The main protagonist in Jane Davis’s latest release is Lucy Forrester, a political poet and activist. Anti-establishment all her life, she is horrified to find herself nominated for a New Year’s Honours. Her inclination is to turn it down. But what if it’s an opportunity…
Jane’s author biography says that her favourite description of fiction is ‘made-up truth’. In fact, she has admitted to me that she makes up very little. When she writes a character, she wants you to believe that they existed, and that means parachuting them in a particular landscape at a particular point in time, often with real-life characters. “If it doesn’t feel authentic, then I’ve failed.” Research, then, is the key. And while Jane’s fiction may not fall under strict definitions of historical fiction, she has made the recent past her speciality.
One of the key decisions she needed to make when writing about her poet-activist was the cause she would claim as her own. In fact, the answer became obvious. Born in the 1940s, Lucy Forrester’s only early memories were of war. Fear of the Nuclear Bomb was a hangover from childhood. Talk of a third world war – the war to end all wars – permeated her adolescence. Bring her governess Pamela into the equation, a young woman who was prepared to take a stand, and, of course, Lucy was interested. Watching footage of Rod Stewart taking part in the first of the CND rallies and marches from Trafalgar Square to Aldermaston brought it all together. She had no trouble imagining Lucy Forrester there, at the centre of it all.
“It is 1958,” Jane explains. “Six years after American scientists finished gathering data on radiation sickness at the Atomic Bomb Casualty Commission in Hiroshima. It is supposedly a time of peace, but thoughts have once again turned to war. Imagine being eighteen years old, shipped to Christmas Island on National Service. It is the furthest you have ever strayed from home. Your job? To stand on a white sandy beach and observe as scientists detonate nuclear bombs over the Central Pacific. No protective clothing is issued. At the signal, you must turn away and cover your eyes with your hands. When the flash goes off, you see your veins, your skin tissue, your bones, and through it all, diamond white, a second sun.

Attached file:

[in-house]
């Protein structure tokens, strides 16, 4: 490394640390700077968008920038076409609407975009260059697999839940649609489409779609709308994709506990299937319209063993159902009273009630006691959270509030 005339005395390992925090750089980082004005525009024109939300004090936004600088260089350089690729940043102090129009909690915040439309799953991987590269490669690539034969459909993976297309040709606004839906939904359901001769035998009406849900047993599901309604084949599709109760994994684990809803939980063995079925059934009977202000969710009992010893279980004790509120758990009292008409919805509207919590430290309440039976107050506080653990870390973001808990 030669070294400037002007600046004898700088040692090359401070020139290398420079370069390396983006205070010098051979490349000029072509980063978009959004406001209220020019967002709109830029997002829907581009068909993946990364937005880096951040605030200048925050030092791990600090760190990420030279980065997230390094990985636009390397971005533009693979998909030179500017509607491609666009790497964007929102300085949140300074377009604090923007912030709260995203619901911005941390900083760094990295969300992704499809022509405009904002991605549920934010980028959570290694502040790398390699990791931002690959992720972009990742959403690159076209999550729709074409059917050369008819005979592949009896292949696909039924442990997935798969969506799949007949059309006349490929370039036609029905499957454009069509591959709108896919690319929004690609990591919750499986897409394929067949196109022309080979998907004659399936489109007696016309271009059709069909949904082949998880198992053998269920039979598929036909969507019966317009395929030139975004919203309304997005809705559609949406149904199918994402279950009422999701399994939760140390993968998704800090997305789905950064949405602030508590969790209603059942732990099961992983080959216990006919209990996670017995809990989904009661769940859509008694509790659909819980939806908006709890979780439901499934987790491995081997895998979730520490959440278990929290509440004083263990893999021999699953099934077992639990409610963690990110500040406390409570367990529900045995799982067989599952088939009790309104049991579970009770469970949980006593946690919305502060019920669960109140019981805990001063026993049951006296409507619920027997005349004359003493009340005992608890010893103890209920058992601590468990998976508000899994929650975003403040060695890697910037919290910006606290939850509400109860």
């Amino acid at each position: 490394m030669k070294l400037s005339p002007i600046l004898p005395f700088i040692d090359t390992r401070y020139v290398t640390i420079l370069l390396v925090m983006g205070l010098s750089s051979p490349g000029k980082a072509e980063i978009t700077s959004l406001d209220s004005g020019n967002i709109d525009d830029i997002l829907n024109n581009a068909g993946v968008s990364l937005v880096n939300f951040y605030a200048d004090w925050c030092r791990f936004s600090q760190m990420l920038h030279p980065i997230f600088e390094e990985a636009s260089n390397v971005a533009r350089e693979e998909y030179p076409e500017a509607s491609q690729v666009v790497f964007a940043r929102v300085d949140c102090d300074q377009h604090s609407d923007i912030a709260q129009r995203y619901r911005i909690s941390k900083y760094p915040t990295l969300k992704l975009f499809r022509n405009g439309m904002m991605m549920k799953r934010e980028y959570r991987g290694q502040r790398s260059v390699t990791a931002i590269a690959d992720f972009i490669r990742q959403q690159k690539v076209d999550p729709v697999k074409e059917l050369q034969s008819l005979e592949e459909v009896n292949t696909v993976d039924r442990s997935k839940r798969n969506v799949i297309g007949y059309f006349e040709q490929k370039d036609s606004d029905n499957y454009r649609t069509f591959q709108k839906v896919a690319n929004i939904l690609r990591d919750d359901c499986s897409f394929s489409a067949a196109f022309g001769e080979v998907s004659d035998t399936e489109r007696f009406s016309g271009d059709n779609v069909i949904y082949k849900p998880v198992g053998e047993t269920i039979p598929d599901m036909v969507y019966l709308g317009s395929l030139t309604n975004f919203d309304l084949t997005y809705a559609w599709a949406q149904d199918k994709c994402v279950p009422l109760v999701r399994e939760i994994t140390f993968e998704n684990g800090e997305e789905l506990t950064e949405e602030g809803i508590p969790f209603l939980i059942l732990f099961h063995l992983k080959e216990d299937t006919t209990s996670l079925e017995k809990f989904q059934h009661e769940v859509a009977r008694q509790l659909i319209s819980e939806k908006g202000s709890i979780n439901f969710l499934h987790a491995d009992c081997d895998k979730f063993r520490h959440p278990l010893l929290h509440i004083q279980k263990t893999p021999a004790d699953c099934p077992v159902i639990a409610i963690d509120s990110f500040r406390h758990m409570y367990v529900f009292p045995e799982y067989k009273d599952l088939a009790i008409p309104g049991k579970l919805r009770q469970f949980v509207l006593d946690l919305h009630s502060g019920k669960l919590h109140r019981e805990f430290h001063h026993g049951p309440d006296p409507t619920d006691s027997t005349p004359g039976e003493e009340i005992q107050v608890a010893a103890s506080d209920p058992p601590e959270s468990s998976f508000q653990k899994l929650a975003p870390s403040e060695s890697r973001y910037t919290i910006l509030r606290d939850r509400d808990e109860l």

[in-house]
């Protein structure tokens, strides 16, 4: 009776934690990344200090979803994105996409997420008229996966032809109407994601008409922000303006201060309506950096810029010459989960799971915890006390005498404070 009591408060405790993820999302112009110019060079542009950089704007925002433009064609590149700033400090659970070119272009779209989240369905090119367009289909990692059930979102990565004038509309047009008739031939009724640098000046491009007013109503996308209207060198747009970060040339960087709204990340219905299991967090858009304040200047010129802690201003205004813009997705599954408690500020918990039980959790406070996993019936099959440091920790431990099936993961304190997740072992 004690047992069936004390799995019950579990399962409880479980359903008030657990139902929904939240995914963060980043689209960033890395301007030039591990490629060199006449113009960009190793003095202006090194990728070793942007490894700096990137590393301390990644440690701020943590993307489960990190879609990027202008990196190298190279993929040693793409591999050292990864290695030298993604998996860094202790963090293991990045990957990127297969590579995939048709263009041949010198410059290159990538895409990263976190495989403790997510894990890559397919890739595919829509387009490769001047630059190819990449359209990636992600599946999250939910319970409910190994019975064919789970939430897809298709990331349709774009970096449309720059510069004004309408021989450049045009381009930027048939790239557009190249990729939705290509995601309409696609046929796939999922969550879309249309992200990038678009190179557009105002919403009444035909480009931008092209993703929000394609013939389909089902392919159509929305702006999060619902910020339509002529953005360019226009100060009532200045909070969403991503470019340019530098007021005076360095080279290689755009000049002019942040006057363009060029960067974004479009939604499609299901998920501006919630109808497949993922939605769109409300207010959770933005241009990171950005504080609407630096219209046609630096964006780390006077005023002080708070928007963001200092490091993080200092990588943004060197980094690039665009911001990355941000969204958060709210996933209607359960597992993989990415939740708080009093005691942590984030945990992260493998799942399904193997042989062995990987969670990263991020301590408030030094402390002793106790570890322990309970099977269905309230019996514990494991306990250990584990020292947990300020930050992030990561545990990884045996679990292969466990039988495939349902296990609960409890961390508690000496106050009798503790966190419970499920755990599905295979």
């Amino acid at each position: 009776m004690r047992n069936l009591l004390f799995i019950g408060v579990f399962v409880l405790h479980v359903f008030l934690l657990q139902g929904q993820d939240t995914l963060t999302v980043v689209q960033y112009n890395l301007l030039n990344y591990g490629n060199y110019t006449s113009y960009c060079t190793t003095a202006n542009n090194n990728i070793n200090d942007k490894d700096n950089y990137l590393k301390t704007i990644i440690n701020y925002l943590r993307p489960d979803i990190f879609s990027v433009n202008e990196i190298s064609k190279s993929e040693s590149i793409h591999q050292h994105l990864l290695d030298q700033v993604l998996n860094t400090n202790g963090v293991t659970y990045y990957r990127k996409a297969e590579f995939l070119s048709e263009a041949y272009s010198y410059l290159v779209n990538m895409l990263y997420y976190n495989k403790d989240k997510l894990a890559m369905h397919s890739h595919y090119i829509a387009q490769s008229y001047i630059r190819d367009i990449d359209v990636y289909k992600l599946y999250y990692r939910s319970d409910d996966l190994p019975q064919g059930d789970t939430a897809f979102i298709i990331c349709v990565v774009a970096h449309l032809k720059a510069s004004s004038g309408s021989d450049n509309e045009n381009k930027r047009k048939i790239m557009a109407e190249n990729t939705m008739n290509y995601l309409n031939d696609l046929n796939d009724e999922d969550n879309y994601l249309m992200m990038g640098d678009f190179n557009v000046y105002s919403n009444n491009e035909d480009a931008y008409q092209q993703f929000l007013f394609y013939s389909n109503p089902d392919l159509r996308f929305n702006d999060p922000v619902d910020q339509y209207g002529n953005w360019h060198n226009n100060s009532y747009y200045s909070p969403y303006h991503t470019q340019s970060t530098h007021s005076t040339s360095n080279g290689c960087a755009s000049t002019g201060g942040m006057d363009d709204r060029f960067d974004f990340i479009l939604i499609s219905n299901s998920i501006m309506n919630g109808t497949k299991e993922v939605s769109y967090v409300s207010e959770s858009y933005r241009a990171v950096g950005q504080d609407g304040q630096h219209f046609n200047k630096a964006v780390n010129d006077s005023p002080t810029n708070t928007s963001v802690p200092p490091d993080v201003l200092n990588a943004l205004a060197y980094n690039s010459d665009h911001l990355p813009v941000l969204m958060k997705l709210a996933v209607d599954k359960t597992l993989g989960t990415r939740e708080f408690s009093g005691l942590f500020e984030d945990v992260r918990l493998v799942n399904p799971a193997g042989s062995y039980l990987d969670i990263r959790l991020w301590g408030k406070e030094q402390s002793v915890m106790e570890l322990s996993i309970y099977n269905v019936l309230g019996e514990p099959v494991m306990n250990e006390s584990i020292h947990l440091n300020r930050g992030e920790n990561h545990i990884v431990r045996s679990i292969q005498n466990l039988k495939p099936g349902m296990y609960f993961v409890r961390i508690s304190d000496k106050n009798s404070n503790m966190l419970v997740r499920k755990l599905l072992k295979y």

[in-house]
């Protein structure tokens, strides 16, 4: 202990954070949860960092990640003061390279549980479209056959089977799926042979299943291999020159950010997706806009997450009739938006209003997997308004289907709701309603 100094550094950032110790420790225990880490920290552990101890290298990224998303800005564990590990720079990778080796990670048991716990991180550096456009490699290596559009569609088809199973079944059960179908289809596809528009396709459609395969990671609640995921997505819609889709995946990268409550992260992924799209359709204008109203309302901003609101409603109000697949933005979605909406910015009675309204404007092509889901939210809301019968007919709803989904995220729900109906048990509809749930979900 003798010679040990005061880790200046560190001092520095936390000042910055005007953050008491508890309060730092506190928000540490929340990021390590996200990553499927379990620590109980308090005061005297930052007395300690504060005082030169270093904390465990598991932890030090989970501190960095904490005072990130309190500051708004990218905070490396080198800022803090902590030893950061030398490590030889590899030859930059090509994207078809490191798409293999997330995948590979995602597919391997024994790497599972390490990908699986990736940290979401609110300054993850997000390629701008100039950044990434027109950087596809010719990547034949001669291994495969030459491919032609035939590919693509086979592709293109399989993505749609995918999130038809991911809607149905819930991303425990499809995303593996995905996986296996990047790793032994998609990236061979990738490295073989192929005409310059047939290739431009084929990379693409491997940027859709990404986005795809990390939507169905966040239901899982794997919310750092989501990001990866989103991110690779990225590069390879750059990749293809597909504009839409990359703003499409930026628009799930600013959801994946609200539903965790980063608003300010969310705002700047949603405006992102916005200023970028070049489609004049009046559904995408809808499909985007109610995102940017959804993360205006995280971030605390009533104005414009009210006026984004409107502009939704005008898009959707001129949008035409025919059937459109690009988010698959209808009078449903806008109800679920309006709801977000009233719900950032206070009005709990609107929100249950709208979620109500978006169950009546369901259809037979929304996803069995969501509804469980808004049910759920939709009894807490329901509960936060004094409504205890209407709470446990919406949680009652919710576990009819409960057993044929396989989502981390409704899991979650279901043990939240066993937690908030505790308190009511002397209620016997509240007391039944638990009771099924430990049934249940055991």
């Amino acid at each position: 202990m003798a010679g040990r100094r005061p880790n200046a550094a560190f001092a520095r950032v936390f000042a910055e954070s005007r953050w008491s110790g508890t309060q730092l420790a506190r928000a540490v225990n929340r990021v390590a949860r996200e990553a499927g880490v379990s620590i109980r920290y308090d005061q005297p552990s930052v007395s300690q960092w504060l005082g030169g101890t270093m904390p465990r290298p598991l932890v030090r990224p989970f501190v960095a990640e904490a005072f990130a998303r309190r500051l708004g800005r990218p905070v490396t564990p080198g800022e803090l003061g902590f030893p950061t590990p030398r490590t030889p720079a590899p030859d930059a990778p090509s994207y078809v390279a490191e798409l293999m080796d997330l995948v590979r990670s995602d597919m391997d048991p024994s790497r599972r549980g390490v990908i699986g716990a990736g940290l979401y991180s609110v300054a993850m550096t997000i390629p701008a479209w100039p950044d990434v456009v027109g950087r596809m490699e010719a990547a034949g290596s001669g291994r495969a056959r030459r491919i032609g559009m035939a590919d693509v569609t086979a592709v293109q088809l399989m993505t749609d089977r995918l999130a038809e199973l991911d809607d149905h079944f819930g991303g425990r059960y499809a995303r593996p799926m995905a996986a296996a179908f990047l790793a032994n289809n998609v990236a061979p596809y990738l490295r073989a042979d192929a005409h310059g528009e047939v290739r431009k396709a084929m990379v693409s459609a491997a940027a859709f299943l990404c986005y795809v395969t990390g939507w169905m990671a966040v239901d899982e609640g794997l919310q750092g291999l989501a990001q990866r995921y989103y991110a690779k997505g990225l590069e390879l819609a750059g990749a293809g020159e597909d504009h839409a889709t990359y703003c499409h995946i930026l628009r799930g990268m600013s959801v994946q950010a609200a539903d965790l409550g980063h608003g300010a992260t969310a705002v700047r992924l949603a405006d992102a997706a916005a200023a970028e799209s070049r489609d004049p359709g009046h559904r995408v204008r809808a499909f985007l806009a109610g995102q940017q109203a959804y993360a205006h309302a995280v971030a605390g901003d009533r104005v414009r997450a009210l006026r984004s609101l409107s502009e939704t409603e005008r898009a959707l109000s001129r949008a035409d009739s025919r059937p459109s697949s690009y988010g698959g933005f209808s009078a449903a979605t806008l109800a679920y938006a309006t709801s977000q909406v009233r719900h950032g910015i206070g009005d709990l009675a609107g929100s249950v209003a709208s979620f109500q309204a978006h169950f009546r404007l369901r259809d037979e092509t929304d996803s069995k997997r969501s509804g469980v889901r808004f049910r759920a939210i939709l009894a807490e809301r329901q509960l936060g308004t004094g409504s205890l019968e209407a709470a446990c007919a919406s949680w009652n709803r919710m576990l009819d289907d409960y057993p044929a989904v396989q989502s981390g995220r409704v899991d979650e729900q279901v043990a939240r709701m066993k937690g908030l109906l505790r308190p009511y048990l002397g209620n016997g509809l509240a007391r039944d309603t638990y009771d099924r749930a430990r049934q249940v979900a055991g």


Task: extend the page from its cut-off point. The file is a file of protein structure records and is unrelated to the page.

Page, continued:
Around 22,000 servicemen performed similar roles. Some suffered radiation sickness immediately, and some died. For others, symptoms followed patterns seen in Hiroshima. They lost their appetites and ran high fevers. Their hair fell out in clumps. Others still appeared to be well for decades before developing cancers and other rare diseases. It was only over time that dots were joined, convincing some veterans that their illnesses and disabilities were caused by nuclear radiation. Up until 1999, the veterans had repeatedly run into brick walls in the bid to have their claims recognised. Largely ignored, dwindling in numbers, the veterans referred to themselves as ‘ghosts’.
Then researcher Sue Rabbitt Roff of the University of Dundee tracked down 2,500 veterans and their families, finding unusually high rates of infertility and birth defects. This was the trigger. The columnist Richard Stott (1943 – 2007) of the Sunday Mirror launched his Justice for Nuke Vets campaign. I was 32 in 1999, not a distracted teenager. But if I saw the reports, I’m ashamed to admit I have no recollection of them. And I wasn’t the only one. Others with far more direct links to Christmas Island had also missed the reports. Of the relatively small group of beta readers I use for initial feedback on my early drafts, three confided that fathers or grandfathers had been on Christmas Island. None of the men liked to speak about the experience. It was over and done with. It seems unlikely, then, that they would have mentioned it to doctors. All died prematurely, all of cancer. Up until the time my beta readers had read my book, no one had made any connections. Now the explanation seemed obvious. In 2014, researching my novel, it became clear that the Atomic Veteran’s cause was one Lucy Forrester would have thrown herself behind.